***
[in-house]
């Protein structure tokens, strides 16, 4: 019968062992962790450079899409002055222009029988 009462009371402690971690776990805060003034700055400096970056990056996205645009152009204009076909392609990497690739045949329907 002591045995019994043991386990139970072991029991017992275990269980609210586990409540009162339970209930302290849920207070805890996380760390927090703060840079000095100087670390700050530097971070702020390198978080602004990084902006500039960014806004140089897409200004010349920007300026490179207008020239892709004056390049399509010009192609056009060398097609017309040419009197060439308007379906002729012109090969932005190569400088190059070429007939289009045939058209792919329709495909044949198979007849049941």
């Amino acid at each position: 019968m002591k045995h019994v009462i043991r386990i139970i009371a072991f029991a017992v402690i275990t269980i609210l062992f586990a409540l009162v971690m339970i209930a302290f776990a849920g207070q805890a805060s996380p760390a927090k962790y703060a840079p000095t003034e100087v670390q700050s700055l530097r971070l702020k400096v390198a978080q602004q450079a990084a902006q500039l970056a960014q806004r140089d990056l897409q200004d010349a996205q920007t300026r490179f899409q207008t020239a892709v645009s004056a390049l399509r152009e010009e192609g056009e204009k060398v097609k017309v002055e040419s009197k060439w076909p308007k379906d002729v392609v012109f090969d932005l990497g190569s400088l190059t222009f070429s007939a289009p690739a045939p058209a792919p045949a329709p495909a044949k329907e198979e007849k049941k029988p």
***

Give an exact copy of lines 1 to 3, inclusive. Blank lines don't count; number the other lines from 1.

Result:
[in-house]
């Protein structure tokens, strides 16, 4: 019968062992962790450079899409002055222009029988 009462009371402690971690776990805060003034700055400096970056990056996205645009152009204009076909392609990497690739045949329907 002591045995019994043991386990139970072991029991017992275990269980609210586990409540009162339970209930302290849920207070805890996380760390927090703060840079000095100087670390700050530097971070702020390198978080602004990084902006500039960014806004140089897409200004010349920007300026490179207008020239892709004056390049399509010009192609056009060398097609017309040419009197060439308007379906002729012109090969932005190569400088190059070429007939289009045939058209792919329709495909044949198979007849049941």
């Amino acid at each position: 019968m002591k045995h019994v009462i043991r386990i139970i009371a072991f029991a017992v402690i275990t269980i609210l062992f586990a409540l009162v971690m339970i209930a302290f776990a849920g207070q805890a805060s996380p760390a927090k962790y703060a840079p000095t003034e100087v670390q700050s700055l530097r971070l702020k400096v390198a978080q602004q450079a990084a902006q500039l970056a960014q806004r140089d990056l897409q200004d010349a996205q920007t300026r490179f899409q207008t020239a892709v645009s004056a390049l399509r152009e010009e192609g056009e204009k060398v097609k017309v002055e040419s009197k060439w076909p308007k379906d002729v392609v012109f090969d932005l990497g190569s400088l190059t222009f070429s007939a289009p690739a045939p058209a792919p045949a329709p495909a044949k329907e198979e007849k049941k029988p």